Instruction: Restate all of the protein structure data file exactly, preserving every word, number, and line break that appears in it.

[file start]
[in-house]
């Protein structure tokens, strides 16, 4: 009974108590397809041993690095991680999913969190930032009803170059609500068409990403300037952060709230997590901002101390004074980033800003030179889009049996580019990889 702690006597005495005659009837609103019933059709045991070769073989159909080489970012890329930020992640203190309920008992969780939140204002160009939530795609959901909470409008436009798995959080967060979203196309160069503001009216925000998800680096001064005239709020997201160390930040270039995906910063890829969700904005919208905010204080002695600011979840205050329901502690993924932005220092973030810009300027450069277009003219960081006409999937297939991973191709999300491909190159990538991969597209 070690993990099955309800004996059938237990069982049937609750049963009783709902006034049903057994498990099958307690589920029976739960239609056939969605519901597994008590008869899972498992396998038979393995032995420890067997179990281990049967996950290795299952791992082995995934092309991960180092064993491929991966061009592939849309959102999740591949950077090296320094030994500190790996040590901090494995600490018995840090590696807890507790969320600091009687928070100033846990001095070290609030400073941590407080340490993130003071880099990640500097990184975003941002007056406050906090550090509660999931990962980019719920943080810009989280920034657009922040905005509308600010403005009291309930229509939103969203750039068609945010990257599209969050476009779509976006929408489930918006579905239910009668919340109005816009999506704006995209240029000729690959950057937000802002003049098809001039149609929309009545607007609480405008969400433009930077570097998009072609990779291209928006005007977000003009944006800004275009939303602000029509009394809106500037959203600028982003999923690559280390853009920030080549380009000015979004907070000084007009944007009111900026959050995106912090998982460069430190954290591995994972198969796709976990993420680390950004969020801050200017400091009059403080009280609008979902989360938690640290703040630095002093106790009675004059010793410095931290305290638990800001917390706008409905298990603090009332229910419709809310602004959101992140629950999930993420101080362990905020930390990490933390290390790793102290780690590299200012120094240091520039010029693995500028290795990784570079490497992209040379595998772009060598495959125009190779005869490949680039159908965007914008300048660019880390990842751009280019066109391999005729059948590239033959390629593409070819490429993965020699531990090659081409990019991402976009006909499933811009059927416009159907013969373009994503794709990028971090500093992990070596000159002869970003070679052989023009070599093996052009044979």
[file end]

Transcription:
[in-house]
């Protein structure tokens, strides 16, 4: 009974108590397809041993690095991680999913969190930032009803170059609500068409990403300037952060709230997590901002101390004074980033800003030179889009049996580019990889 702690006597005495005659009837609103019933059709045991070769073989159909080489970012890329930020992640203190309920008992969780939140204002160009939530795609959901909470409008436009798995959080967060979203196309160069503001009216925000998800680096001064005239709020997201160390930040270039995906910063890829969700904005919208905010204080002695600011979840205050329901502690993924932005220092973030810009300027450069277009003219960081006409999937297939991973191709999300491909190159990538991969597209 070690993990099955309800004996059938237990069982049937609750049963009783709902006034049903057994498990099958307690589920029976739960239609056939969605519901597994008590008869899972498992396998038979393995032995420890067997179990281990049967996950290795299952791992082995995934092309991960180092064993491929991966061009592939849309959102999740591949950077090296320094030994500190790996040590901090494995600490018995840090590696807890507790969320600091009687928070100033846990001095070290609030400073941590407080340490993130003071880099990640500097990184975003941002007056406050906090550090509660999931990962980019719920943080810009989280920034657009922040905005509308600010403005009291309930229509939103969203750039068609945010990257599209969050476009779509976006929408489930918006579905239910009668919340109005816009999506704006995209240029000729690959950057937000802002003049098809001039149609929309009545607007609480405008969400433009930077570097998009072609990779291209928006005007977000003009944006800004275009939303602000029509009394809106500037959203600028982003999923690559280390853009920030080549380009000015979004907070000084007009944007009111900026959050995106912090998982460069430190954290591995994972198969796709976990993420680390950004969020801050200017400091009059403080009280609008979902989360938690640290703040630095002093106790009675004059010793410095931290305290638990800001917390706008409905298990603090009332229910419709809310602004959101992140629950999930993420101080362990905020930390990490933390290390790793102290780690590299200012120094240091520039010029693995500028290795990784570079490497992209040379595998772009060598495959125009190779005869490949680039159908965007914008300048660019880390990842751009280019066109391999005729059948590239033959390629593409070819490429993965020699531990090659081409990019991402976009006909499933811009059927416009159907013969373009994503794709990028971090500093992990070596000159002869970003070679052989023009070599093996052009044979």